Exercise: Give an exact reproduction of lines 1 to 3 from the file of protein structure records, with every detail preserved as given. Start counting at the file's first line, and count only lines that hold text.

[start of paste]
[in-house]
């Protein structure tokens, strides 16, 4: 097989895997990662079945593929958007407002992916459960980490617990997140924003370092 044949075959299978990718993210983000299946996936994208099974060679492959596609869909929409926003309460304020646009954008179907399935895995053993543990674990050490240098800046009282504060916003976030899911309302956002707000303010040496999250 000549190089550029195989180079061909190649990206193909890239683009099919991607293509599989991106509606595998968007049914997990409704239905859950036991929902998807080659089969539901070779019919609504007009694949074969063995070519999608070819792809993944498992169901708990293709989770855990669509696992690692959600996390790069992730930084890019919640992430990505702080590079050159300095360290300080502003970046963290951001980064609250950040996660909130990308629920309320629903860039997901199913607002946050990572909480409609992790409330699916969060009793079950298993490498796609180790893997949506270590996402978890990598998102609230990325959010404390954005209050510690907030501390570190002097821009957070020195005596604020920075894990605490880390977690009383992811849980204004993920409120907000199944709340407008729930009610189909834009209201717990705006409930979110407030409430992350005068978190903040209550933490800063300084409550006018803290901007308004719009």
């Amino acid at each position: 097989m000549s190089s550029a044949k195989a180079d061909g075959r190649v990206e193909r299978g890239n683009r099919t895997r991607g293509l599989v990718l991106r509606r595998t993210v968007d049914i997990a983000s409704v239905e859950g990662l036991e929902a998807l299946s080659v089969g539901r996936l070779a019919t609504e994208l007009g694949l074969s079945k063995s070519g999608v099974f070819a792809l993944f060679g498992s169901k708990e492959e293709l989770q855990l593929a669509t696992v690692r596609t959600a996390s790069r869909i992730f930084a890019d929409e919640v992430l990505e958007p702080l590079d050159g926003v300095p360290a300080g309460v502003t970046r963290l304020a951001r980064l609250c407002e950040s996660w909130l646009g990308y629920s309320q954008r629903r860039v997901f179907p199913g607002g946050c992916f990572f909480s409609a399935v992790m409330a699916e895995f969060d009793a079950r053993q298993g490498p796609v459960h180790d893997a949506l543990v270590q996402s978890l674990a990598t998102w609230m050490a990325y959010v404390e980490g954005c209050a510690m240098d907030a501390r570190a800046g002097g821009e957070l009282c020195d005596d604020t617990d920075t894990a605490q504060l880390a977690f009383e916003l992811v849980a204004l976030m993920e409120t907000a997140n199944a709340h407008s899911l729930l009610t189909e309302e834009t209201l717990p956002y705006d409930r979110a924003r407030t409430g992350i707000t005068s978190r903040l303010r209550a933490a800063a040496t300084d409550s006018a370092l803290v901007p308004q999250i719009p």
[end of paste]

[in-house]
């Protein structure tokens, strides 16, 4: 097989895997990662079945593929958007407002992916459960980490617990997140924003370092 044949075959299978990718993210983000299946996936994208099974060679492959596609869909929409926003309460304020646009954008179907399935895995053993543990674990050490240098800046009282504060916003976030899911309302956002707000303010040496999250 000549190089550029195989180079061909190649990206193909890239683009099919991607293509599989991106509606595998968007049914997990409704239905859950036991929902998807080659089969539901070779019919609504007009694949074969063995070519999608070819792809993944498992169901708990293709989770855990669509696992690692959600996390790069992730930084890019919640992430990505702080590079050159300095360290300080502003970046963290951001980064609250950040996660909130990308629920309320629903860039997901199913607002946050990572909480409609992790409330699916969060009793079950298993490498796609180790893997949506270590996402978890990598998102609230990325959010404390954005209050510690907030501390570190002097821009957070020195005596604020920075894990605490880390977690009383992811849980204004993920409120907000199944709340407008729930009610189909834009209201717990705006409930979110407030409430992350005068978190903040209550933490800063300084409550006018803290901007308004719009």
């Amino acid at each position: 097989m000549s190089s550029a044949k195989a180079d061909g075959r190649v990206e193909r299978g890239n683009r099919t895997r991607g293509l599989v990718l991106r509606r595998t993210v968007d049914i997990a983000s409704v239905e859950g990662l036991e929902a998807l299946s080659v089969g539901r996936l070779a019919t609504e994208l007009g694949l074969s079945k063995s070519g999608v099974f070819a792809l993944f060679g498992s169901k708990e492959e293709l989770q855990l593929a669509t696992v690692r596609t959600a996390s790069r869909i992730f930084a890019d929409e919640v992430l990505e958007p702080l590079d050159g926003v300095p360290a300080g309460v502003t970046r963290l304020a951001r980064l609250c407002e950040s996660w909130l646009g990308y629920s309320q954008r629903r860039v997901f179907p199913g607002g946050c992916f990572f909480s409609a399935v992790m409330a699916e895995f969060d009793a079950r053993q298993g490498p796609v459960h180790d893997a949506l543990v270590q996402s978890l674990a990598t998102w609230m050490a990325y959010v404390e980490g954005c209050a510690m240098d907030a501390r570190a800046g002097g821009e957070l009282c020195d005596d604020t617990d920075t894990a605490q504060l880390a977690f009383e916003l992811v849980a204004l976030m993920e409120t907000a997140n199944a709340h407008s899911l729930l009610t189909e309302e834009t209201l717990p956002y705006d409930r979110a924003r407030t409430g992350i707000t005068s978190r903040l303010r209550a933490a800063a040496t300084d409550s006018a370092l803290v901007p308004q999250i719009p």